THIS is the game I came specifically to Nintendo to play. Some fresh new intellectual property from a company that typically delivers exclusively on nostalgia. Four on four territory control. You play as a person shooting ink at EVERYTHING, that transforms into a squid on command which then swims through the ink soaked ground to quickly traverse the map. The goal is to cover as much of the ground as possible in your team’s ink color. This game has potential. If they can get the online play to work and support a much needed voice chat, Splatoon could be a strong competitive game. The E3 demo had players forced into using tilt controls. They worked well enough, but I dislike the looseness of accuracy. Using standard joystick controls was a feature, but I was unable to invert my y-axis so I suck to the tilt and twirl. I want to play more of this and can’t wait for Nintendo to talk about other features and modes.
The team behind Dead Island decided to build another zombie game, but this time there is free running and it controls very well. All of the running, jumping and climbing is very intuitive. It didn’t take long before I was running around the rooftops without missing a step. The demo I played let me see the player progression. With every action you take your character is rewarded with experience in that specific category. When I climbed to the top of a small building I was rewarded with points that upgrade my free running abilities. It was the same thing for using weapons and killing zombies. The systems are really intuitive and cleverly designed. I will have a full preview of this coming later in the week.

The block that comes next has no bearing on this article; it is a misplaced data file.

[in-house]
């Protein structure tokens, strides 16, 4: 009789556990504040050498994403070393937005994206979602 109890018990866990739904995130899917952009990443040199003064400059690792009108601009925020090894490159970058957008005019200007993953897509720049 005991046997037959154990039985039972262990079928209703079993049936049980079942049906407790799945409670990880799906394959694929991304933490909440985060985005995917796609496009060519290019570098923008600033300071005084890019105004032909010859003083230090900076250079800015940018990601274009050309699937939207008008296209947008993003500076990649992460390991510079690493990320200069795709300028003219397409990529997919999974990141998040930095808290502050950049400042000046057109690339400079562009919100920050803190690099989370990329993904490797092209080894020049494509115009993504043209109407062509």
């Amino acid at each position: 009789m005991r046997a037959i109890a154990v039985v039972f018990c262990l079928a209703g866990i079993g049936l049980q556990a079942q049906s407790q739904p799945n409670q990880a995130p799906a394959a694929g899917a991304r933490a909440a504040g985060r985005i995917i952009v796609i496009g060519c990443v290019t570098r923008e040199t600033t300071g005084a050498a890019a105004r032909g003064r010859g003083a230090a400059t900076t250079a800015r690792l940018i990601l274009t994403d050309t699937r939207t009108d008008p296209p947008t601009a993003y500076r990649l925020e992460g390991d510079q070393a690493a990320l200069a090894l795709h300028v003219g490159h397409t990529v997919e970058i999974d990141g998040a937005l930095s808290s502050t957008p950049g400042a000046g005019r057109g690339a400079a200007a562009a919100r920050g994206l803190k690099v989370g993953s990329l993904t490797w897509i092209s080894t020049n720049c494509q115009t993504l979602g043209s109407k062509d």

The evolution of #IDARB and the suggestions taken from Twitter continue to impress me. Eight players on a single Xbox One in a bizarre team handball, pixel styled sports mess. Unfortunately developer Other Ocean was only allowed Six controllers at the Microsoft booth, but that didn’t stop me from getting a few rounds in. What’s new to the game since I played it at GDC is the addition of Twitch chat and Twitter hash tag integration, dubbed “hash bombs.” All someone needs to do is tweet at the @IDARBWIRE with the current matches unique tag and add a command tag to impact gameplay. Typing #Ricky for example causes a giant Rick Astley to appear in front of the action, effectively “Rick Rolling” the players. There is too much to say about this game, but if you have the chance you need to play it. It’s slated to be out soon, later this year.
An open world driving game where you control a limo spinning along its center axis, while navigating through traffic and picking up passengers. This game is especially charming because every time you pick up a new passenger you are treated with a live action video of members of the game industry spitting out some cheesy lines about where they need to go and why. The game play ends up being more of a puzzle game than a driving game. I had a little trouble getting a feel for the spinning limo and died a good dozen times in my sub 10 minutes of playing, but that was mostly do to my impatient nature. I am truly excited to play more of this when it makes it’s way to Xbox One and PC.
Steath. Horror. Alien. Hiding. I played the game for five minutes, died five times and thought “this game is for me.” The loud ambient noise combined with bright lights and the constant hustle of crowds makes for a poor environment to play a game all about environmental immersion, but Isolation was still able to pull me in. The Xenomorph is an all powerful alien and the only option is to run and hide. Very similar idea to something like Outlast or Amnesia. Feeling powerless creates tension and fear. Hopefully we see that these principles are in the full game come this October.
Well that’s it. I ate Thai food for dinner, decompressed and plugged in my devices. I am ready to jump back into the sweaty depths of LACC and get wrap my hands around more controllers to play more games. Come back tomorrow for another break down of what I ate, smelled and touched. I’ll make sure to mention the video game stuff too…